Instant Access to State, County and Municipal Records
How do Alabama Courts work?
The Supreme Court acts as the highest legal authority in the state of Alabama. It therefore has the ability to review any decision made by the Court of Appeals, allowing it to weigh in on important legal questions, precedents, and conflicts. The Court of Appeals then carries out a similar function over the lower courts in the state, but only when one party chooses to contest a decision. These lower courts are made up of the 67 superior and trial courts across the 67 counties.
Civil Cases and Small Claims
Civil courts and small claims courts in the state of Alabama are very different, and deal with varying cases, with varying amounts of money on the line. For instance, the civil court in Alabama deals with cases in which the petitioner is seeking over $250,000. There are nearly 200,000 of these cases per year across the state. However, the court can also deal with non-monetary cases, such as disputes over name changes, property, and restraining orders. In comparison, small claims courts deal with cases in which the petitioner is looking for a value under $3,000. There are also nearly 200,000 of these cases each year in Alabama. These can range from anything like disputes over loans and warranties to deposits, repairs, and a whole lot more. The small claims court also has the power to order a defendant into an action, such as paying an amount owed.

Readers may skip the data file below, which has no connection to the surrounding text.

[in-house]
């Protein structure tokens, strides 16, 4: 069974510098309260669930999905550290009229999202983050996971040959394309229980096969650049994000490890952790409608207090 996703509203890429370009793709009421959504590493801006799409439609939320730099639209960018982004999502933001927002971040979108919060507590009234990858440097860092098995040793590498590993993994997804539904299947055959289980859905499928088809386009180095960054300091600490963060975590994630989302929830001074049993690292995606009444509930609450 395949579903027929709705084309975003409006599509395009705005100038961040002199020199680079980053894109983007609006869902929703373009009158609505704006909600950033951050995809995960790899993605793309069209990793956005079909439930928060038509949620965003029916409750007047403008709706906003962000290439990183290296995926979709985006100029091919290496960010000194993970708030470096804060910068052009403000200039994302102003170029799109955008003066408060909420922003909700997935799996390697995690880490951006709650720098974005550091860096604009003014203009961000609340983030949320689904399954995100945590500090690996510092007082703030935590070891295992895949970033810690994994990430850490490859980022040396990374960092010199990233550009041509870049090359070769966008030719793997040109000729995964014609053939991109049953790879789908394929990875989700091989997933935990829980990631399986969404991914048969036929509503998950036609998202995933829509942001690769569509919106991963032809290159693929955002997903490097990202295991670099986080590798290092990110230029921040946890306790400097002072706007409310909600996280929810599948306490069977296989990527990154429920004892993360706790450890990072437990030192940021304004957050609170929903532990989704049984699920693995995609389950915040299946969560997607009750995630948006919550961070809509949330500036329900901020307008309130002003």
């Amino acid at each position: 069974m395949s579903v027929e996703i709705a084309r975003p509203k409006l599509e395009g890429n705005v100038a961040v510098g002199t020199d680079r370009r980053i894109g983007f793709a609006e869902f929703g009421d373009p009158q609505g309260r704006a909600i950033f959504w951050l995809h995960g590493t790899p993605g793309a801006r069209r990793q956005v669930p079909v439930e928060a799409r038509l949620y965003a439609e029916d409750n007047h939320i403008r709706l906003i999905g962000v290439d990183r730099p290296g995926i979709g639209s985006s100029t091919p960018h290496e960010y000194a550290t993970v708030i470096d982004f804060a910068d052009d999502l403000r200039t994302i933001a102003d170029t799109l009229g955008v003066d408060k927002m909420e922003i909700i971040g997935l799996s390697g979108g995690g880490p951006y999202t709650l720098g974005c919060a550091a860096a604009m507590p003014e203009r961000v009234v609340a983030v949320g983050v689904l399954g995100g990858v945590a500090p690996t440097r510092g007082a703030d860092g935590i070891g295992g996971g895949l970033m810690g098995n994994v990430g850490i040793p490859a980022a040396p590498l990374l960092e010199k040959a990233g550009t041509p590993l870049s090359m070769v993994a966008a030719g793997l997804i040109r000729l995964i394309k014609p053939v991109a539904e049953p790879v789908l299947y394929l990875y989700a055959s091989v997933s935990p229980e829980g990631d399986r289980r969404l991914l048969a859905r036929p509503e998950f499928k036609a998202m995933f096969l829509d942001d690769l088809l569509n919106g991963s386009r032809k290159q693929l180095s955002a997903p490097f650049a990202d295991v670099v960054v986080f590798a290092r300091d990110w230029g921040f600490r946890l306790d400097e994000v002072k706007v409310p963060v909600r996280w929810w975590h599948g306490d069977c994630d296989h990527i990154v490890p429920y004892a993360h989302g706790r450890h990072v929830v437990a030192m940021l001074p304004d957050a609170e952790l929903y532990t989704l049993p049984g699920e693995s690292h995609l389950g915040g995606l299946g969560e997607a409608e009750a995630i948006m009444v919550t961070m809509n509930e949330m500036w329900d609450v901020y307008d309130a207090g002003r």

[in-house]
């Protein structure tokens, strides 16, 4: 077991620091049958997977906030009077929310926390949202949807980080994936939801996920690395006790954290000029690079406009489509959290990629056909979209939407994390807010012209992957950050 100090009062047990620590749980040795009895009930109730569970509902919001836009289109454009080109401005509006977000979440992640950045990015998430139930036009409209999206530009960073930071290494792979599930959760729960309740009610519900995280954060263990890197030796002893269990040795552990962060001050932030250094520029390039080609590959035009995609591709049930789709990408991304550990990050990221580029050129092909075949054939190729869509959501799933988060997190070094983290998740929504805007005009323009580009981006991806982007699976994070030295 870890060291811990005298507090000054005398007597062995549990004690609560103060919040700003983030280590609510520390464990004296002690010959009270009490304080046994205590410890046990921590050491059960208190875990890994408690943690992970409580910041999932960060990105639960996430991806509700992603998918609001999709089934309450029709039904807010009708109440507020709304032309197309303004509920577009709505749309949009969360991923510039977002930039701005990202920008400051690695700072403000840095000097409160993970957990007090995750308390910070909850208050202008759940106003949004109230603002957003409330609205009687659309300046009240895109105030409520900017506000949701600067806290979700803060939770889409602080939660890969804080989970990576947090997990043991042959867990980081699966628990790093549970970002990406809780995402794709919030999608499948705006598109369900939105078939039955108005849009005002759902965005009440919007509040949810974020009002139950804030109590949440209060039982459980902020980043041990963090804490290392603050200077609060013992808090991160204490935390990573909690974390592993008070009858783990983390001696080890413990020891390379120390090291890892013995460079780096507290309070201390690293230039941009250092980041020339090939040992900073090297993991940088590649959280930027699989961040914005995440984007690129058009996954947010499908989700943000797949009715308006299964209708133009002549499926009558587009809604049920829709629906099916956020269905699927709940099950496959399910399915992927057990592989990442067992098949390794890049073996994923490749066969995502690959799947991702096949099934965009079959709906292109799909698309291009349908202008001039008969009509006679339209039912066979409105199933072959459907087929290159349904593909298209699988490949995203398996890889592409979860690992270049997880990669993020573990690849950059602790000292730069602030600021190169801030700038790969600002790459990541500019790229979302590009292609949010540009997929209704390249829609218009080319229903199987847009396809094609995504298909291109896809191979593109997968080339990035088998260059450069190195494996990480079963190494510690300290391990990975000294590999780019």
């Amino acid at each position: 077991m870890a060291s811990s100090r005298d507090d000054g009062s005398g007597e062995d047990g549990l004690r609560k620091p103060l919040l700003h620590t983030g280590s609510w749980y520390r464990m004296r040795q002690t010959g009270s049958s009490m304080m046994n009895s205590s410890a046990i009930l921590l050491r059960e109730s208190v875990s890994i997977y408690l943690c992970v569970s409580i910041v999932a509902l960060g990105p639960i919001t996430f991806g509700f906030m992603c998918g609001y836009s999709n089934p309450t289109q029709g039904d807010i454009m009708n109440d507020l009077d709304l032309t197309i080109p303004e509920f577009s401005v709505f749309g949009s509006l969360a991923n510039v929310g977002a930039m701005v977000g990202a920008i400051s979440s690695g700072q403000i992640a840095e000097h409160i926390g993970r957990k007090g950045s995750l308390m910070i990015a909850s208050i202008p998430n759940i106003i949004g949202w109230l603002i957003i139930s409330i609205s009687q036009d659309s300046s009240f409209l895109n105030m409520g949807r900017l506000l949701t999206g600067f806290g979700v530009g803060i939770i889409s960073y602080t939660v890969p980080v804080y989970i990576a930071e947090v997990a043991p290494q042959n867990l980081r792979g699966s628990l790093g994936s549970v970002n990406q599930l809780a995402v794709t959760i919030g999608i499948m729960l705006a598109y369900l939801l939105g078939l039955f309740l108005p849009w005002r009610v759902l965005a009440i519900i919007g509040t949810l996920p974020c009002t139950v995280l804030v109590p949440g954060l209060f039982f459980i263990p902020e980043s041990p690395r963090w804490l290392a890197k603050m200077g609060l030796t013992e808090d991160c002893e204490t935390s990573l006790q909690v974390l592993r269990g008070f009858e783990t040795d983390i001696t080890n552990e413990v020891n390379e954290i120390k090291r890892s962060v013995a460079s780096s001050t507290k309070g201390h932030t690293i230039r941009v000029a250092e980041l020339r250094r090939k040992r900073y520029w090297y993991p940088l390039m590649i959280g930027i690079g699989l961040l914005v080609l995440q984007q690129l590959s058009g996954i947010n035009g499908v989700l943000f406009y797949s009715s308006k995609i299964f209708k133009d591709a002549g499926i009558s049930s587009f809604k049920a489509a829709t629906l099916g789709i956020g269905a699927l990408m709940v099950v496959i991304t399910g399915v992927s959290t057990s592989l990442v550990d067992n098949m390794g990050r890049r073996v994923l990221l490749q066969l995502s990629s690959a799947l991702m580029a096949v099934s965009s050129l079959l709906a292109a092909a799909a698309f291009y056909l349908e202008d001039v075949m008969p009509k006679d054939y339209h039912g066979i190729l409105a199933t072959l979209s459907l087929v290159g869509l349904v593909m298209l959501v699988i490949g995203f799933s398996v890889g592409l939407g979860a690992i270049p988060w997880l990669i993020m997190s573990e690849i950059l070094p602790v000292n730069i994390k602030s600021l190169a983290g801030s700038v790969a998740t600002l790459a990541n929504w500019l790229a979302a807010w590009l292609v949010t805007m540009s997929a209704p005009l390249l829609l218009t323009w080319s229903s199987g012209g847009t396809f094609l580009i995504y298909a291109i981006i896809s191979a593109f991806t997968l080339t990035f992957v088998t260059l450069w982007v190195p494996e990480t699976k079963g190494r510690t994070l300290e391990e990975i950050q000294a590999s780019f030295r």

Appeals and court limits
The appeals processes and the court limits also differ from small claims court to civil court in the state of Alabama. For example, pre-trial discovery is not allowed in small claims court, although it is in civil court. Civil court also allows a person to hire a lawyer to represent them or file papers on their behalf, while neither of these things are permitted in a small claims court. Only the defendant can contest a decision made in small claims court, while either party may appeal a decision in civil court. Small claims come with them a filing fee of between $30 and $100, after which point each party is given 30-70 days to complete these case. On the other hand, civil court claims have a filing fee of between $180 and $320, with each party being given up to 120 days to complete their case.
Why are court records public?
The Alabama Public Records Law was introduced in 1923, with the most recent changes coming in 2004. This law aims to ensure that the public can access all public records within the state. Any resident of Alabama can request and copy public records held by the state or local government, unless it is prohibited by law. This promotes a sense of transparency, as well as safeguarding the accountability of the government.
To access files:
Supreme Court of Alabama
300 Dexter Avenue
Montgomery, Alabama 36104